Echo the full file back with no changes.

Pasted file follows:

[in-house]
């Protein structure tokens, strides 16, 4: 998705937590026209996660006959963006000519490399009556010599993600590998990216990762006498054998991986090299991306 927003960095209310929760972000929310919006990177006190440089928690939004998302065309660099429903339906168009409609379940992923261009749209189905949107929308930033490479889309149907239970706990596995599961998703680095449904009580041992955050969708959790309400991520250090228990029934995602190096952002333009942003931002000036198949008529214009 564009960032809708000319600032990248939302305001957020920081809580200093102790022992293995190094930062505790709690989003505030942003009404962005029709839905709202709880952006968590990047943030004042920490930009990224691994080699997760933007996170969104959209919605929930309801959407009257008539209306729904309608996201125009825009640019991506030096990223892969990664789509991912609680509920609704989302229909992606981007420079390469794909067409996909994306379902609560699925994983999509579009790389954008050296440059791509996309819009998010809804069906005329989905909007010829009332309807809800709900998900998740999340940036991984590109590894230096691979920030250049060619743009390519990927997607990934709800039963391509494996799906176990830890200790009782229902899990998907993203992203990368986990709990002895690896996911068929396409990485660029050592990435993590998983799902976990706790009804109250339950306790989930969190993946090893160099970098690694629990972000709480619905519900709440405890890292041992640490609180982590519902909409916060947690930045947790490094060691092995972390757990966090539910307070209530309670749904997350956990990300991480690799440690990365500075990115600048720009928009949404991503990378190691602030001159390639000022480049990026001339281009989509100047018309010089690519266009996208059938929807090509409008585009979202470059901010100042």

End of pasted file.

[in-house]
């Protein structure tokens, strides 16, 4: 998705937590026209996660006959963006000519490399009556010599993600590998990216990762006498054998991986090299991306 927003960095209310929760972000929310919006990177006190440089928690939004998302065309660099429903339906168009409609379940992923261009749209189905949107929308930033490479889309149907239970706990596995599961998703680095449904009580041992955050969708959790309400991520250090228990029934995602190096952002333009942003931002000036198949008529214009 564009960032809708000319600032990248939302305001957020920081809580200093102790022992293995190094930062505790709690989003505030942003009404962005029709839905709202709880952006968590990047943030004042920490930009990224691994080699997760933007996170969104959209919605929930309801959407009257008539209306729904309608996201125009825009640019991506030096990223892969990664789509991912609680509920609704989302229909992606981007420079390469794909067409996909994306379902609560699925994983999509579009790389954008050296440059791509996309819009998010809804069906005329989905909007010829009332309807809800709900998900998740999340940036991984590109590894230096691979920030250049060619743009390519990927997607990934709800039963391509494996799906176990830890200790009782229902899990998907993203992203990368986990709990002895690896996911068929396409990485660029050592990435993590998983799902976990706790009804109250339950306790989930969190993946090893160099970098690694629990972000709480619905519900709440405890890292041992640490609180982590519902909409916060947690930045947790490094060691092995972390757990966090539910307070209530309670749904997350956990990300991480690799440690990365500075990115600048720009928009949404991503990378190691602030001159390639000022480049990026001339281009989509100047018309010089690519266009996208059938929807090509409008585009979202470059901010100042």